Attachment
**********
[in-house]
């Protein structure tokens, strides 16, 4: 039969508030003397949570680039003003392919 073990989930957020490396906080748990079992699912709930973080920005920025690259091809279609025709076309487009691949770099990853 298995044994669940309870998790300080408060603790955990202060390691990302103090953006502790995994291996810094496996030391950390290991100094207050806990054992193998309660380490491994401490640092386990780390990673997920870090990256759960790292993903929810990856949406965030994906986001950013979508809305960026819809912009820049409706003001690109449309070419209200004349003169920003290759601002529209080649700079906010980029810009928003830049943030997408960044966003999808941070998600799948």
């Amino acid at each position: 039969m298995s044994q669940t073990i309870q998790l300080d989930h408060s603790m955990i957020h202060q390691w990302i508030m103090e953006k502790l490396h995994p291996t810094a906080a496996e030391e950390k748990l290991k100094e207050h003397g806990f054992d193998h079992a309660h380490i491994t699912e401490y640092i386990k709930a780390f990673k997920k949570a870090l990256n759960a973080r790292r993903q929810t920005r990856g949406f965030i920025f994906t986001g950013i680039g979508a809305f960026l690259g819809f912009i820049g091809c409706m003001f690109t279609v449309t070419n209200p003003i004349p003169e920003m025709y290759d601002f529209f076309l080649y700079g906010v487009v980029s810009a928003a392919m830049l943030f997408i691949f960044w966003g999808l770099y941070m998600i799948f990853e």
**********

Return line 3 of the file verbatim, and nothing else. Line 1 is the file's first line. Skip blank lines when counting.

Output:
């Amino acid at each position: 039969m298995s044994q669940t073990i309870q998790l300080d989930h408060s603790m955990i957020h202060q390691w990302i508030m103090e953006k502790l490396h995994p291996t810094a906080a496996e030391e950390k748990l290991k100094e207050h003397g806990f054992d193998h079992a309660h380490i491994t699912e401490y640092i386990k709930a780390f990673k997920k949570a870090l990256n759960a973080r790292r993903q929810t920005r990856g949406f965030i920025f994906t986001g950013i680039g979508a809305f960026l690259g819809f912009i820049g091809c409706m003001f690109t279609v449309t070419n209200p003003i004349p003169e920003m025709y290759d601002f529209f076309l080649y700079g906010v487009v980029s810009a928003a392919m830049l943030f997408i691949f960044w966003g999808l770099y941070m998600i799948f990853e």